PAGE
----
Recently I decided to create a new organization which is dedicated to providing decoupled CMS components: CMS components which are framework agnostic[1]. Each package is provided in a separate github repository in order that they can be semantically versioned.

Some of the components require either integrations or drivers for 3rd parties. For one example, the "content type" component requires drivers for Doctrine ORM and Doctrine PHPCR-ODM, the "description component" could have drivers for the ODM, Sonata Admin, Sylius - and just about anything else with a metadata system.

The problem is how to package these "satellite" dependencies. But wait, why would you want to package them? Why not put them in the component?

[1] Similar to the Symfony CMF but experimenting with a different approach.

Unbounded Scaling

Of course, you can package these drivers in the main libraries repository. The issues start when you want to test the package.

For each "integration" you will need to require the thing that it is integrating, for example Sonata Admin, Sylius and "Big Admin X".

Each dependency you require in the dev section of composer.json:

  1. Increases build time.
  2. Risks two packages conflicting with each-other.
  3. Increases maintenance overhead.

These factors multiply each time you add an integration. How many integrations will there be? Given that we have tacitly decided to support everything in our main library, in theory there is no upper-bound on the number of integrations and we will hit a wall sooner or later with the build time, but more important than that, there is a large chance that package X will conflict with package B and the build will not even start.

We could make the build more complicated and do a separate composer install for each integration, but this would make problem 1 worse.

The burden of maintenance of these integrations lies with the main package developers In some cases the integration will have been provided by a 3rd party - but once it is merged into the main repository they are no longer obliged to maintain it. In some cases the main package developers will not even know anything about the system the integration integrates with and the integration will rot.

All of the above factors mean that the library has potentially unbounded scaling issues.

Satellite Dependencies

So the solution here is to keep the main library clean of these troublesome 3rd party integrations, in particular when they introduce new dependencies, by creating a new package for each integration.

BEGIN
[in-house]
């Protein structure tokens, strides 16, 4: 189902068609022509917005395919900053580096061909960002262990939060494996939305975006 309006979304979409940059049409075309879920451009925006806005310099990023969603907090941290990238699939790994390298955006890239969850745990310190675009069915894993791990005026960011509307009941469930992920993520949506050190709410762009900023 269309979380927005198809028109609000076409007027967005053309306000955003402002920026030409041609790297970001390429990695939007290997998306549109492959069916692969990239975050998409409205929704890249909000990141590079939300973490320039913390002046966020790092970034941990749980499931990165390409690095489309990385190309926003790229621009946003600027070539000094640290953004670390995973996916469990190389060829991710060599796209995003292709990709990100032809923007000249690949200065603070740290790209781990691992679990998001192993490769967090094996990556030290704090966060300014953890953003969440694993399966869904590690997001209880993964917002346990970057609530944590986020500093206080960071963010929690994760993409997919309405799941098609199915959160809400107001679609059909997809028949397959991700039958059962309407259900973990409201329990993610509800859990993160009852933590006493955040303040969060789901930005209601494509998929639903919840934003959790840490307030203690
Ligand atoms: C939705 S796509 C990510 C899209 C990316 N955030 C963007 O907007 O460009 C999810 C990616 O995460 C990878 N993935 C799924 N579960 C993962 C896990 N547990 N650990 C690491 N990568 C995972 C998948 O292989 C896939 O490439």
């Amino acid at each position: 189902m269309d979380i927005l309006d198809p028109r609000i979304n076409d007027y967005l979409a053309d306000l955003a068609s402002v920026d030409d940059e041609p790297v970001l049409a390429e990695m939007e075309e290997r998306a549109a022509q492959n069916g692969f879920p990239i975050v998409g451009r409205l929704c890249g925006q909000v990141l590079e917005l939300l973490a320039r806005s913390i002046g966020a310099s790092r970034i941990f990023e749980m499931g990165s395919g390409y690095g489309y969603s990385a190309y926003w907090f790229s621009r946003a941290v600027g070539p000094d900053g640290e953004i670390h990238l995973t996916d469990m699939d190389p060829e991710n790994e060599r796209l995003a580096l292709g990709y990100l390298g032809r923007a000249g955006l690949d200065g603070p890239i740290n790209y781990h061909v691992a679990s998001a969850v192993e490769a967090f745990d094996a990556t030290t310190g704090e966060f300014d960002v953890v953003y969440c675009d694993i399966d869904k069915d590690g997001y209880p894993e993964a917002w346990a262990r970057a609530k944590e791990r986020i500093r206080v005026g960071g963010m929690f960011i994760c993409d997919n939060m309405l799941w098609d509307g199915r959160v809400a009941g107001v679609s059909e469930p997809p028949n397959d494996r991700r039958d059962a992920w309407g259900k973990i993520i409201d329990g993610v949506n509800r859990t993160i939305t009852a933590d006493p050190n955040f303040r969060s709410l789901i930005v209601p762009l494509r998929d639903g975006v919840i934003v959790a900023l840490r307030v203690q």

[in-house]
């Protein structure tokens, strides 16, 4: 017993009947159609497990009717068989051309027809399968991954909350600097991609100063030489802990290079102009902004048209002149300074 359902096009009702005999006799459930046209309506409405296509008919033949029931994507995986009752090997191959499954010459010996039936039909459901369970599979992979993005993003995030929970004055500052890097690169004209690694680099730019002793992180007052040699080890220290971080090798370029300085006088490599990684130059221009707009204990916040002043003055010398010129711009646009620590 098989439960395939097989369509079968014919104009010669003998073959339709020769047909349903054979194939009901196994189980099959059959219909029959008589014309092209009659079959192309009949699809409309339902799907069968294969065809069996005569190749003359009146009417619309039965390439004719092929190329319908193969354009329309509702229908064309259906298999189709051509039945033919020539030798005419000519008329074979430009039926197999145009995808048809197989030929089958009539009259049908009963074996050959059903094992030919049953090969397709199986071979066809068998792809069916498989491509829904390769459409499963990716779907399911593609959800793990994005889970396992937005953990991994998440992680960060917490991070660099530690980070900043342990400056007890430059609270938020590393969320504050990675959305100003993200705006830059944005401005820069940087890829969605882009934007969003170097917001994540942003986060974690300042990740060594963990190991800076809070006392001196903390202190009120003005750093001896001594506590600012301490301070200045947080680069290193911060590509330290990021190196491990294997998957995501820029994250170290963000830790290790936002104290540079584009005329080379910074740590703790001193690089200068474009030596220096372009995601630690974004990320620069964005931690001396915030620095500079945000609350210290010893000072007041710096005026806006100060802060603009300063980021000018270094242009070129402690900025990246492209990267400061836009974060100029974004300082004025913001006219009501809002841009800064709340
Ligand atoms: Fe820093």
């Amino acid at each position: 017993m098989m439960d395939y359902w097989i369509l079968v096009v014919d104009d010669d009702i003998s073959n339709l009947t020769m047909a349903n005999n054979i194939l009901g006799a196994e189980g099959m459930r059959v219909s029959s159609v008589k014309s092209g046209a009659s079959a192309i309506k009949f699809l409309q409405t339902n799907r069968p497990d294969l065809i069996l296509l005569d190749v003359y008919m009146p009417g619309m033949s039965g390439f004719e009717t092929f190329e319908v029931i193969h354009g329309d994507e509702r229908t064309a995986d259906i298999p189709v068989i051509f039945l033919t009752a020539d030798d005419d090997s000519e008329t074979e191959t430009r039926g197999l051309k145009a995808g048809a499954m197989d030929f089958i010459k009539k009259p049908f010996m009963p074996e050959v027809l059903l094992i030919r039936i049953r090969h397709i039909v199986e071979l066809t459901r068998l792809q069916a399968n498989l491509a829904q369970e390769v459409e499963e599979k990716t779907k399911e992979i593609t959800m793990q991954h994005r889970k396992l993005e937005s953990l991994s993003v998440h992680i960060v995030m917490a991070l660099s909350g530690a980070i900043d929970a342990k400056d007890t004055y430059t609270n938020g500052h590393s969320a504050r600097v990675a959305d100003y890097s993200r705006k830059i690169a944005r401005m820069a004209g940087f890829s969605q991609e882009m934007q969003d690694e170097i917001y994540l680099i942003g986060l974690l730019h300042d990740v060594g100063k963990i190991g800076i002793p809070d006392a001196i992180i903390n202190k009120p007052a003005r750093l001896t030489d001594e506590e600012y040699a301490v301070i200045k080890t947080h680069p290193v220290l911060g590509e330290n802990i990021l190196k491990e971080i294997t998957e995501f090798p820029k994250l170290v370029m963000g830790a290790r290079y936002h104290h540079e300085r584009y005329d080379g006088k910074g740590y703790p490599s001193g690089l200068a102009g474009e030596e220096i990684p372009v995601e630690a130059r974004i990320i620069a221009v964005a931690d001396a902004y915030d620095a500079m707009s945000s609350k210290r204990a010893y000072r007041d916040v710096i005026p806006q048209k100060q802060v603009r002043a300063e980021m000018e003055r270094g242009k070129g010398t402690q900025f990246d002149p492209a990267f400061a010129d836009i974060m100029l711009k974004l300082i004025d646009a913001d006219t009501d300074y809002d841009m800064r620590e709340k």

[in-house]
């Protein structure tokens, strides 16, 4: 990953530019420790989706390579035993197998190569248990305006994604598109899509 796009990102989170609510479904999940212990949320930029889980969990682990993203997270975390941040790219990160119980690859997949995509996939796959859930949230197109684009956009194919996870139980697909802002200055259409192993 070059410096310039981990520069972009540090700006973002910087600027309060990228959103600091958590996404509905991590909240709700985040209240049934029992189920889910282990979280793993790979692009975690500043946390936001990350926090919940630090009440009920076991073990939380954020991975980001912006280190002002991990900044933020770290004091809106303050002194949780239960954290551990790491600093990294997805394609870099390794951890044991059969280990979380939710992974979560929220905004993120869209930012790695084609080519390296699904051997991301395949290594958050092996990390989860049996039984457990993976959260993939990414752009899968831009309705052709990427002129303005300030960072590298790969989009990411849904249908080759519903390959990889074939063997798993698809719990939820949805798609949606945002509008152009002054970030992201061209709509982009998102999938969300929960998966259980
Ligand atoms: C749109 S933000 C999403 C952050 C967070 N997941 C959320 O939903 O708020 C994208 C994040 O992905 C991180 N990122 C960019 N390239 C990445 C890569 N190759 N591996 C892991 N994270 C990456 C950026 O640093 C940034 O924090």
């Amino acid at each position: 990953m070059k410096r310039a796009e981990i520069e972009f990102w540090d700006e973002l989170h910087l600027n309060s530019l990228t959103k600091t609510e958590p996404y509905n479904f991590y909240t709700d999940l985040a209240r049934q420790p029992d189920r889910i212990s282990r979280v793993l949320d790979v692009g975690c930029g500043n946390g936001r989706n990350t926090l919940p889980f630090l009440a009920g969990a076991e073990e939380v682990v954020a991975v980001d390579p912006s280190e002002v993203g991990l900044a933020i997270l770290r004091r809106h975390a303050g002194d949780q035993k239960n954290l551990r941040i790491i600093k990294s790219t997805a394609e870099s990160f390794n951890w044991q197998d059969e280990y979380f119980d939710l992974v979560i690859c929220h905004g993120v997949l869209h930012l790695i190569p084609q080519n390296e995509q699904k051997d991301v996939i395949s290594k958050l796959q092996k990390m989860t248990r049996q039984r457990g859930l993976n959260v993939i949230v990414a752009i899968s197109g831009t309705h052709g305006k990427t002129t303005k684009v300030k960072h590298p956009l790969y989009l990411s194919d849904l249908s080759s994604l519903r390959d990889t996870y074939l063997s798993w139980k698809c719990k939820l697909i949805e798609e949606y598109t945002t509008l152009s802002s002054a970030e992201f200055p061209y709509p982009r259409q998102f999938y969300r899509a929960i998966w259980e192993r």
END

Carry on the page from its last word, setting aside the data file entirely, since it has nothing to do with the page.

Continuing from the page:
/----\
      /     | S1 |      \
            \----/

         /----------\
/----\   |          |   /----\
| S3 |   | main lib |   | S2 |
\----/   |          |   \----/
         \----------/


            /----\     
     \      | S4 |     /
            \----/

A good example is the PHP League's Flysystem[1] which packages some drivers which require no dependencies (e.g. local filesystem driver) but the documentation offers links to a multitude of other drivers, each with a separate repository/package and some of which are maintained by 3rd parties and reside in a different Github organization.

The separate packages means distributed maintenance and also more control over inverse dependencies (e.g. flysystem-phpcr can depend on flysystem versions ^1.2 explicitly).

[1] I will continue using this as an example, but consider the example to be unrelated to reality.

Framework Coupling

So far so good. We have a main package and a number of satellite packages containing our 3rd party integrations.

But now we need to integrate these packages with our framework, each integration will need to be wired into a dependency injection container, and may also require some configuration.

Some options:

  1. Add the framework-integrations to the main library.
  2. Create a single "bundle/provider/module" for each framework.
  3. Create a single "bundle/provider/module" for each integration.

The first approach is to add the framework integrations to the main library, this approach is blocked to us if we accept the arguments from the previous section. We would need to include all of the things that we are integrating in the dev build in order to test the framework integrations.